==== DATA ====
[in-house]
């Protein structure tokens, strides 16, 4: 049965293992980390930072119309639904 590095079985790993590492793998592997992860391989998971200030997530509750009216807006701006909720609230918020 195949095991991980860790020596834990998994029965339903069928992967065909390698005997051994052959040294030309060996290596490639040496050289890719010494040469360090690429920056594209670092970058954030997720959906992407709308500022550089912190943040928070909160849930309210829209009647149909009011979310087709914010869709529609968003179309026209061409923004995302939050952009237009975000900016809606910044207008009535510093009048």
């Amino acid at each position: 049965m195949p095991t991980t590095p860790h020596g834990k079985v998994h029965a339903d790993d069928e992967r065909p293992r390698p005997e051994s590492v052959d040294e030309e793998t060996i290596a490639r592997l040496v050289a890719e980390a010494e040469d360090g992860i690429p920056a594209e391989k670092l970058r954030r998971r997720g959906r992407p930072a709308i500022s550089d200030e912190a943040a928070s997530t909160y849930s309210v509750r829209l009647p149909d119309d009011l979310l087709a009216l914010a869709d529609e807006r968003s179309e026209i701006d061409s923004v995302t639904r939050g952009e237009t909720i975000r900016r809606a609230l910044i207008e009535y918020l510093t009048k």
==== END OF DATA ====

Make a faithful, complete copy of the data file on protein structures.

[in-house]
């Protein structure tokens, strides 16, 4: 049965293992980390930072119309639904 590095079985790993590492793998592997992860391989998971200030997530509750009216807006701006909720609230918020 195949095991991980860790020596834990998994029965339903069928992967065909390698005997051994052959040294030309060996290596490639040496050289890719010494040469360090690429920056594209670092970058954030997720959906992407709308500022550089912190943040928070909160849930309210829209009647149909009011979310087709914010869709529609968003179309026209061409923004995302939050952009237009975000900016809606910044207008009535510093009048």
């Amino acid at each position: 049965m195949p095991t991980t590095p860790h020596g834990k079985v998994h029965a339903d790993d069928e992967r065909p293992r390698p005997e051994s590492v052959d040294e030309e793998t060996i290596a490639r592997l040496v050289a890719e980390a010494e040469d360090g992860i690429p920056a594209e391989k670092l970058r954030r998971r997720g959906r992407p930072a709308i500022s550089d200030e912190a943040a928070s997530t909160y849930s309210v509750r829209l009647p149909d119309d009011l979310l087709a009216l914010a869709d529609e807006r968003s179309e026209i701006d061409s923004v995302t639904r939050g952009e237009t909720i975000r900016r809606a609230l910044i207008e009535y918020l510093t009048k």